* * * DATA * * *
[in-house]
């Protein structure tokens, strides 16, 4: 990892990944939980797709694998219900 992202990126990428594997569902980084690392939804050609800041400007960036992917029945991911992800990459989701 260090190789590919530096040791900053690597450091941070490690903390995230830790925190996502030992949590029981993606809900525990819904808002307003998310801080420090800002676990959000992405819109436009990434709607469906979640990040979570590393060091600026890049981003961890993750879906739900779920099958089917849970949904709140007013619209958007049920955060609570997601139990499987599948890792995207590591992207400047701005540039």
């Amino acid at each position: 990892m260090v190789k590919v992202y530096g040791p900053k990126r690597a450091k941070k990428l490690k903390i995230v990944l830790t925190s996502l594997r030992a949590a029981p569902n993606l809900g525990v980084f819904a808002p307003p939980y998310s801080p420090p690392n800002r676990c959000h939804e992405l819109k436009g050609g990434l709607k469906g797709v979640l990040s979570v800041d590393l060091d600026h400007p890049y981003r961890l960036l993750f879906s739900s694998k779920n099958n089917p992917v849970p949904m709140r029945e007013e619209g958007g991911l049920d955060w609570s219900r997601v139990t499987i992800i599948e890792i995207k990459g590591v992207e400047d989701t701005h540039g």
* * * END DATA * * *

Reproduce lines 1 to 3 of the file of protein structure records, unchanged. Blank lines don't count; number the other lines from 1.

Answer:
[in-house]
């Protein structure tokens, strides 16, 4: 990892990944939980797709694998219900 992202990126990428594997569902980084690392939804050609800041400007960036992917029945991911992800990459989701 260090190789590919530096040791900053690597450091941070490690903390995230830790925190996502030992949590029981993606809900525990819904808002307003998310801080420090800002676990959000992405819109436009990434709607469906979640990040979570590393060091600026890049981003961890993750879906739900779920099958089917849970949904709140007013619209958007049920955060609570997601139990499987599948890792995207590591992207400047701005540039």
């Amino acid at each position: 990892m260090v190789k590919v992202y530096g040791p900053k990126r690597a450091k941070k990428l490690k903390i995230v990944l830790t925190s996502l594997r030992a949590a029981p569902n993606l809900g525990v980084f819904a808002p307003p939980y998310s801080p420090p690392n800002r676990c959000h939804e992405l819109k436009g050609g990434l709607k469906g797709v979640l990040s979570v800041d590393l060091d600026h400007p890049y981003r961890l960036l993750f879906s739900s694998k779920n099958n089917p992917v849970p949904m709140r029945e007013e619209g958007g991911l049920d955060w609570s219900r997601v139990t499987i992800i599948e890792i995207k990459g590591v992207e400047d989701t701005h540039g």